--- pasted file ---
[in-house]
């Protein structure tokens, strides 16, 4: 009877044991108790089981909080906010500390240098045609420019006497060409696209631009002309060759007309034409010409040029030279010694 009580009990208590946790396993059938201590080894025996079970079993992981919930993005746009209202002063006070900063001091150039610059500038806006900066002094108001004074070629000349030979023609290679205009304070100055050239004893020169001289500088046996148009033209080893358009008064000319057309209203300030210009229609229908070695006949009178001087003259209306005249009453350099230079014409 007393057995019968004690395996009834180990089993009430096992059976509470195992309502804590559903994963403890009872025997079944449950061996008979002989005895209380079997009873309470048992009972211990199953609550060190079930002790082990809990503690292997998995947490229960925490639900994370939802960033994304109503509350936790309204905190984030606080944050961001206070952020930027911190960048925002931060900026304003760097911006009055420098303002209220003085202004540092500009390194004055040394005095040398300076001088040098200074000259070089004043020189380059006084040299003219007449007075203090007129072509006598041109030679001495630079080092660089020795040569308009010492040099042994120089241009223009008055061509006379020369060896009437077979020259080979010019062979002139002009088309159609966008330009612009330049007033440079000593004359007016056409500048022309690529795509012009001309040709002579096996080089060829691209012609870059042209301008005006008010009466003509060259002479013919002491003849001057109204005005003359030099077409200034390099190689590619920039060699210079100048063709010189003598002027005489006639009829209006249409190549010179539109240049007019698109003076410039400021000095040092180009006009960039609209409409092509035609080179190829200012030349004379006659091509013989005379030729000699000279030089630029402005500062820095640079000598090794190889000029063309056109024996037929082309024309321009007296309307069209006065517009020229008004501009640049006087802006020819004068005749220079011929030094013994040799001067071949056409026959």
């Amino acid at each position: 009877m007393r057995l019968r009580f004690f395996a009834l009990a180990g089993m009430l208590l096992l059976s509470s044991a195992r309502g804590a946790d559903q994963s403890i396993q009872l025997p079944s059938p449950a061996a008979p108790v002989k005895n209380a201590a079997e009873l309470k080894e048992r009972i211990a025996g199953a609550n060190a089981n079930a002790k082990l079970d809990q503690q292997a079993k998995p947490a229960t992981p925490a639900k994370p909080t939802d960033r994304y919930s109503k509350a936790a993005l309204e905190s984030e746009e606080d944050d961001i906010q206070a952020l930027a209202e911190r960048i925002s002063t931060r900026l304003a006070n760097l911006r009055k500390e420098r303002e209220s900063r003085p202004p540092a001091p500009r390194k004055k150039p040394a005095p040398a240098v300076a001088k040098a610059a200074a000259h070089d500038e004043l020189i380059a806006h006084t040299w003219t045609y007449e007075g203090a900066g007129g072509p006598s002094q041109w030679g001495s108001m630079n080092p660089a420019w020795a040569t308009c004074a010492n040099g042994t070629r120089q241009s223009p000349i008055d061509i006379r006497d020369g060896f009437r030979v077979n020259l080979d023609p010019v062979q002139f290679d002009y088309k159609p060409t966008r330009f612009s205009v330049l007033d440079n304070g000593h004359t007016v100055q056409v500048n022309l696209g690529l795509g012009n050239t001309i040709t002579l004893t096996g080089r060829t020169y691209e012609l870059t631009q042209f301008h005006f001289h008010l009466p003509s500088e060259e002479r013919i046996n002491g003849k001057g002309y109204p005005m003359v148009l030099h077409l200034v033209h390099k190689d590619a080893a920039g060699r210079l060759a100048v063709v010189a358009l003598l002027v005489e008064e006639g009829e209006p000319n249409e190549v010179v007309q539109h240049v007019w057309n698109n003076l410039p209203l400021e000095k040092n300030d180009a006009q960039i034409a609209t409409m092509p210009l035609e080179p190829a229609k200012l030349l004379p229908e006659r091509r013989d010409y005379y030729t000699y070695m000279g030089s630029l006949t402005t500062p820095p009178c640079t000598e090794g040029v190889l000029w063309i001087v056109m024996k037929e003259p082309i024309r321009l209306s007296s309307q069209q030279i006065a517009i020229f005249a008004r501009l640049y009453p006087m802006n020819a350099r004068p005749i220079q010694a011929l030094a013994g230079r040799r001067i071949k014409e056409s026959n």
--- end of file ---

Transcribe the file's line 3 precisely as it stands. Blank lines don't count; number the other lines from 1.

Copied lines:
């Amino acid at each position: 009877m007393r057995l019968r009580f004690f395996a009834l009990a180990g089993m009430l208590l096992l059976s509470s044991a195992r309502g804590a946790d559903q994963s403890i396993q009872l025997p079944s059938p449950a061996a008979p108790v002989k005895n209380a201590a079997e009873l309470k080894e048992r009972i211990a025996g199953a609550n060190a089981n079930a002790k082990l079970d809990q503690q292997a079993k998995p947490a229960t992981p925490a639900k994370p909080t939802d960033r994304y919930s109503k509350a936790a993005l309204e905190s984030e746009e606080d944050d961001i906010q206070a952020l930027a209202e911190r960048i925002s002063t931060r900026l304003a006070n760097l911006r009055k500390e420098r303002e209220s900063r003085p202004p540092a001091p500009r390194k004055k150039p040394a005095p040398a240098v300076a001088k040098a610059a200074a000259h070089d500038e004043l020189i380059a806006h006084t040299w003219t045609y007449e007075g203090a900066g007129g072509p006598s002094q041109w030679g001495s108001m630079n080092p660089a420019w020795a040569t308009c004074a010492n040099g042994t070629r120089q241009s223009p000349i008055d061509i006379r006497d020369g060896f009437r030979v077979n020259l080979d023609p010019v062979q002139f290679d002009y088309k159609p060409t966008r330009f612009s205009v330049l007033d440079n304070g000593h004359t007016v100055q056409v500048n022309l696209g690529l795509g012009n050239t001309i040709t002579l004893t096996g080089r060829t020169y691209e012609l870059t631009q042209f301008h005006f001289h008010l009466p003509s500088e060259e002479r013919i046996n002491g003849k001057g002309y109204p005005m003359v148009l030099h077409l200034v033209h390099k190689d590619a080893a920039g060699r210079l060759a100048v063709v010189a358009l003598l002027v005489e008064e006639g009829e209006p000319n249409e190549v010179v007309q539109h240049v007019w057309n698109n003076l410039p209203l400021e000095k040092n300030d180009a006009q960039i034409a609209t409409m092509p210009l035609e080179p190829a229609k200012l030349l004379p229908e006659r091509r013989d010409y005379y030729t000699y070695m000279g030089s630029l006949t402005t500062p820095p009178c640079t000598e090794g040029v190889l000029w063309i001087v056109m024996k037929e003259p082309i024309r321009l209306s007296s309307q069209q030279i006065a517009i020229f005249a008004r501009l640049y009453p006087m802006n020819a350099r004068p005749i220079q010694a011929l030094a013994g230079r040799r001067i071949k014409e056409s026959n």